PPF, 
NSC, 
Mutual Fund, 
Tax
PPF, NSC, Mutual Fund, Tax

Taxability Of PPF, NSC, And Mutual Funds Are Same For Resident, Non-Resident Indian

An NRI can continue to maintain a PPF account for the existing term, but cannot extend it further. Salaried individuals can take benefit of interest payment on personal loan only for matters related to house purchase, construction, or repairs. Gifts received from parents and uncles are not taxable
Q

I had made investments in National Savings Certificate (NSC), Public Provident Fund (PPF) and equity mutual funds when I was in India. Are the maturity proceeds of these investments taxable? My friend in India tells me that only the returns from life insurance policy are tax-free. What about the maturity proceeds of NSC, PPF, and mutual fund investments?

A

There is no difference in taxability of these instruments in the hands of non-resident Indians (NRIs) viz-a-viz resident Indians. The maturity proceeds of life insurance policies are fully exempt to the extent provided under Section 10(10d) of the Income-tax Act, 1961, which provides so if the annual premium paid during the premium paying term did not exceed 10 per cent of the sum assured during any year of the premium paying term.

For policies issued after April 1, 2023, the maturity proceeds will be tax-free only for those policies where the aggregate premium did not exceed Rs. 5 lakh in a year. The maturity proceeds from PPF are fully tax-free, while the interest on NSC is taxable on either accrual or receipt basis as opted by the taxpayer. The profits on equity mutual funds are taxed at a flat rate of 10 per cent without indexation, beyond the initial exemption of Rs. 1 lakh, if held for more than 12 months.

Where mutual funds are held for less than 12 months, the profits on capital gains from such investments are taxed at a flat rate of 15 per cent. As a non-resident Indian under the tax laws, you are not allowed to set off shortfall in the basic exemption limit against capital gains on listed shares and equity-oriented mutual fund schemes and other long-term capital gains.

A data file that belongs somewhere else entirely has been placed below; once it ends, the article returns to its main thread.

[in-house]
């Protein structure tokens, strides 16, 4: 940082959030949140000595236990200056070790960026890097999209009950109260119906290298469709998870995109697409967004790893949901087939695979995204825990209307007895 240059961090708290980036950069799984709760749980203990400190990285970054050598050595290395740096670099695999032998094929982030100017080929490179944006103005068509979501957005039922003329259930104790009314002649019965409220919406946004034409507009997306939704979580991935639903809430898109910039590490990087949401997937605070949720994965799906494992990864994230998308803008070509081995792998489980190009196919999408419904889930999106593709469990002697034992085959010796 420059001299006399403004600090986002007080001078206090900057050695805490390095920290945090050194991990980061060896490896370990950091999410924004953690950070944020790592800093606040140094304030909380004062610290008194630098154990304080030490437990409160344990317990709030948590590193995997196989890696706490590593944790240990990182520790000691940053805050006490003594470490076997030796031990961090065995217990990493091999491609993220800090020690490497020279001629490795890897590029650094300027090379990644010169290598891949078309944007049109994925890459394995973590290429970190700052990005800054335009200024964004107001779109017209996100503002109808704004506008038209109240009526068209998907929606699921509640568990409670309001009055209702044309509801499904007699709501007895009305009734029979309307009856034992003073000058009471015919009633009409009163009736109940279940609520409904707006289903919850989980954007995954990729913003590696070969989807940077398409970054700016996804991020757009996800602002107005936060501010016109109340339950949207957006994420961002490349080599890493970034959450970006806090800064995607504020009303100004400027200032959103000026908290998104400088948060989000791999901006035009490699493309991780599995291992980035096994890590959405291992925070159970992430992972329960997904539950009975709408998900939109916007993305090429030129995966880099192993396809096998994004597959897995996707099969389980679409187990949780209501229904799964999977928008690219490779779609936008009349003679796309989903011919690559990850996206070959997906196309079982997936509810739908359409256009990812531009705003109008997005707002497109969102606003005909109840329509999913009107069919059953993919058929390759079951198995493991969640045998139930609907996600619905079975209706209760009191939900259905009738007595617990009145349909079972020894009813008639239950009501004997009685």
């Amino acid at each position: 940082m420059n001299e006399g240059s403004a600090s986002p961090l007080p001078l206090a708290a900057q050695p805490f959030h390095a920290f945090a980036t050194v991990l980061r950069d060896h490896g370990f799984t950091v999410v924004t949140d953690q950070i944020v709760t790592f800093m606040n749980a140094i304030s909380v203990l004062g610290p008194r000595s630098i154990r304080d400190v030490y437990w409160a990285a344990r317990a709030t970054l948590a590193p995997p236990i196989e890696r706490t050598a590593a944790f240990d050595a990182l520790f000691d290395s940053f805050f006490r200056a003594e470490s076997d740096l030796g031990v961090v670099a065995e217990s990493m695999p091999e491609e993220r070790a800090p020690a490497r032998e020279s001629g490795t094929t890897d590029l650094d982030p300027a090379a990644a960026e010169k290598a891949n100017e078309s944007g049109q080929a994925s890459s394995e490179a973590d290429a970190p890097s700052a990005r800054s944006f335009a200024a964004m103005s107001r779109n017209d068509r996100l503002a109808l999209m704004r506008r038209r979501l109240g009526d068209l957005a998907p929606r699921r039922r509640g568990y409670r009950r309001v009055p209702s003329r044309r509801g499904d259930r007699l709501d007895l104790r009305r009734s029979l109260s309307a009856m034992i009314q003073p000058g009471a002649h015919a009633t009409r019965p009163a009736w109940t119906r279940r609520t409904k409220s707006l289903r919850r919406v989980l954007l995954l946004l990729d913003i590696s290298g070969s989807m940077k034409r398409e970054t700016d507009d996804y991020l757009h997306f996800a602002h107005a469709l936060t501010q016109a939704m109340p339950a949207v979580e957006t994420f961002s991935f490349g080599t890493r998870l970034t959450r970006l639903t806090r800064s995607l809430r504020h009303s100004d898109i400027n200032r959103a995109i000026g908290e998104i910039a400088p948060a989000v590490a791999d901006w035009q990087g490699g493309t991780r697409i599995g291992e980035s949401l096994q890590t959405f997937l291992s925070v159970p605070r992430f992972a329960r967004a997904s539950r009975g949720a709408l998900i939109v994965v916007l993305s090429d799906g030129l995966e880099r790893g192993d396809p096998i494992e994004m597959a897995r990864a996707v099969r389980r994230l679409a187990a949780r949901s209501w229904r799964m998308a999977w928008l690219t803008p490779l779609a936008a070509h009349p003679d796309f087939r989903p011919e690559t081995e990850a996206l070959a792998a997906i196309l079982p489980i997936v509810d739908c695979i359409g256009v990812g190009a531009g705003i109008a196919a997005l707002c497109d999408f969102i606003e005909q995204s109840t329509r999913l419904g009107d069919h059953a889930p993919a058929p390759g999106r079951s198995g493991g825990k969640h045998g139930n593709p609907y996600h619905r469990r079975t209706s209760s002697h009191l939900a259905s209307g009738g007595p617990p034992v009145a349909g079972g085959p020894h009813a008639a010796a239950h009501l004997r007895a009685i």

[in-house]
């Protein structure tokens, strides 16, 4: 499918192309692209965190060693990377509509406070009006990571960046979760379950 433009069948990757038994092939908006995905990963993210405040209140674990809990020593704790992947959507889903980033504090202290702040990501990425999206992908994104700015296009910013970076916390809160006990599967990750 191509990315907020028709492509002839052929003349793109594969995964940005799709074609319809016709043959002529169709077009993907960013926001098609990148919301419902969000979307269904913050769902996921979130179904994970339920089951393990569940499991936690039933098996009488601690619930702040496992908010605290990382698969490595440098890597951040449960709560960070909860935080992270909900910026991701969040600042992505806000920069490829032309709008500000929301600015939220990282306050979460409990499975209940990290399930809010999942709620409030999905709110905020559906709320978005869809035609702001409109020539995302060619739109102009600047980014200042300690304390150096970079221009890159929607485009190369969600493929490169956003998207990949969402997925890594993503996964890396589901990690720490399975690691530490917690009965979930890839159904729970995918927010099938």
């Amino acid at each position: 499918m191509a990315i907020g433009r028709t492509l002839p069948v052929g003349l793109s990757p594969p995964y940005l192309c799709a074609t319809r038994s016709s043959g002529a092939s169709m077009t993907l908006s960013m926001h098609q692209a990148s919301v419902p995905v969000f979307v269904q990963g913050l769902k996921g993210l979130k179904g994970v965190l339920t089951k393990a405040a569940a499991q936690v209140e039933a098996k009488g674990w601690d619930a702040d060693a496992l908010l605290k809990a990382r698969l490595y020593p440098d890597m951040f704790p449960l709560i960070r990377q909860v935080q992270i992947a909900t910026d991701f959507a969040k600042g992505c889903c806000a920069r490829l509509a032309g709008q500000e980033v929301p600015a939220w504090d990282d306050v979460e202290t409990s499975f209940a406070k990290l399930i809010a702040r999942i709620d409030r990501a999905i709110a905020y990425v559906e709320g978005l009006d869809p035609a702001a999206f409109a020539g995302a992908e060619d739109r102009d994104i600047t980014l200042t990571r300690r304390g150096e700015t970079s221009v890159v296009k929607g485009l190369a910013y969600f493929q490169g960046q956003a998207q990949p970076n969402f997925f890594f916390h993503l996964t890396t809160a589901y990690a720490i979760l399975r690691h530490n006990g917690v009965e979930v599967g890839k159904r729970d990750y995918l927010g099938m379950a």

Also note that as an NRI, you can continue your PPF account for the running term, but cannot extend it beyond its term.

Q

I am a salaried person and I have taken a personal loan. Can I claim tax benefits for my personal loan?

A

For a salaried person, there is no tax benefit available on the interest paid on personal loan taken for personal use. However, if the loan is taken for the purpose of purchase, construction or repairs etc. of your house and you can establish the same, you can claim the interest paid in respect of such loan under Section 24(b) of the Income-tax Act, 1961. Please note that no tax benefit is available for repayment of personal loan even if the same has been used for the above stated purposes.

Q

I have received gifts of Rs 75,000 each in cash from my father, mother and my father’s brother. Who is liable to pay tax on this transaction?

A

Since Gift Tax has been repealed long ago, the donor is not subject to any gift tax. So, your parents and uncle are not liable to pay any tax on gifts made by them.

However, with the introduction of the recipient-based tax on gifts under Section 56(2), the recipient of a gift is liable to pay tax on such receipt, as these are treated as income if the aggregate sum of all the gifts received exceeds Rs. 50,000 in a financial year.

However, gifts received from certain specified relatives are exempt without any limit. Parents and uncle are included in the definition of such specified relatives. Thus, these gifts are not taxable in your hands either, and you are also not liable to pay any tax on such gifts.

The author is a tax and investment expert

(Disclaimer: Views expressed are the author’s own, and Outlook Money does not necessarily subscribe to them. Outlook Money shall not be responsible for any damage caused to any person/organisation directly or indirectly.)

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